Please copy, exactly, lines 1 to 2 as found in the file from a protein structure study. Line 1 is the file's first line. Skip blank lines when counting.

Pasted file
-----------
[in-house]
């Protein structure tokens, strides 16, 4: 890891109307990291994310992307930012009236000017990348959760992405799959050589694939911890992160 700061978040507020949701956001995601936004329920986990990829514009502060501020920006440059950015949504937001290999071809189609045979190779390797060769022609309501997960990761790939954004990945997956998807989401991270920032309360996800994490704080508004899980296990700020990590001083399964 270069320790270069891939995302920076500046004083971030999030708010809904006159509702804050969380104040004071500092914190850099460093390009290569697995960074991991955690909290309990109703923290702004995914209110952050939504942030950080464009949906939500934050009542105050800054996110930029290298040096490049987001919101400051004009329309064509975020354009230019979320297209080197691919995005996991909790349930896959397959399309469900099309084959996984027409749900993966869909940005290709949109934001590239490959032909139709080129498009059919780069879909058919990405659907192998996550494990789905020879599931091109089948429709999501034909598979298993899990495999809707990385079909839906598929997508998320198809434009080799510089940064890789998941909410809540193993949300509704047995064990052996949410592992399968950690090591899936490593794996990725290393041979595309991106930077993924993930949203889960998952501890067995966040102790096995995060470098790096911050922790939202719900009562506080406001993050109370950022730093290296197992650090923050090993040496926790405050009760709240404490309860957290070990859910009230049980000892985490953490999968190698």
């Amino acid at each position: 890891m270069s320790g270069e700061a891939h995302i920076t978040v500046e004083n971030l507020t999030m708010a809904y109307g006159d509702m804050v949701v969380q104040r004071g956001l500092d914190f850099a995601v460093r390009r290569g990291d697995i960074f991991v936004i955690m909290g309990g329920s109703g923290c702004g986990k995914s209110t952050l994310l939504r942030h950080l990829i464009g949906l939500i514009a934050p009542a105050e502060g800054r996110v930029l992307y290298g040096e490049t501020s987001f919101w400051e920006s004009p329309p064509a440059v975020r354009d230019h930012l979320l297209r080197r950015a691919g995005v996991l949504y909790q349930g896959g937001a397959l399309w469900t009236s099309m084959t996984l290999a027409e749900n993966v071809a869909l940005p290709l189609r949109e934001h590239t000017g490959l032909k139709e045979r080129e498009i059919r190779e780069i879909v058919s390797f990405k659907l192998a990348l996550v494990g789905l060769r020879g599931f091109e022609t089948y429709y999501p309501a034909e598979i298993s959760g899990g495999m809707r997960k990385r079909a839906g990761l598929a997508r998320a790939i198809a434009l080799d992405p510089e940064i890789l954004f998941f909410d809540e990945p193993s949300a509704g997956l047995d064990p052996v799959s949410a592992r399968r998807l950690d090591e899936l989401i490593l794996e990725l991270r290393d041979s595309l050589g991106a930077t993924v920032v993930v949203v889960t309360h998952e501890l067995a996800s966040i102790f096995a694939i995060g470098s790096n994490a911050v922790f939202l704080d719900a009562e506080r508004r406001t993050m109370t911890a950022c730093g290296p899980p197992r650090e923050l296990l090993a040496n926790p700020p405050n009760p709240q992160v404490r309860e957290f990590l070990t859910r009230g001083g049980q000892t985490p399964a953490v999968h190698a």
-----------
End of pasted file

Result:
[in-house]
């Protein structure tokens, strides 16, 4: 890891109307990291994310992307930012009236000017990348959760992405799959050589694939911890992160 700061978040507020949701956001995601936004329920986990990829514009502060501020920006440059950015949504937001290999071809189609045979190779390797060769022609309501997960990761790939954004990945997956998807989401991270920032309360996800994490704080508004899980296990700020990590001083399964 270069320790270069891939995302920076500046004083971030999030708010809904006159509702804050969380104040004071500092914190850099460093390009290569697995960074991991955690909290309990109703923290702004995914209110952050939504942030950080464009949906939500934050009542105050800054996110930029290298040096490049987001919101400051004009329309064509975020354009230019979320297209080197691919995005996991909790349930896959397959399309469900099309084959996984027409749900993966869909940005290709949109934001590239490959032909139709080129498009059919780069879909058919990405659907192998996550494990789905020879599931091109089948429709999501034909598979298993899990495999809707990385079909839906598929997508998320198809434009080799510089940064890789998941909410809540193993949300509704047995064990052996949410592992399968950690090591899936490593794996990725290393041979595309991106930077993924993930949203889960998952501890067995966040102790096995995060470098790096911050922790939202719900009562506080406001993050109370950022730093290296197992650090923050090993040496926790405050009760709240404490309860957290070990859910009230049980000892985490953490999968190698």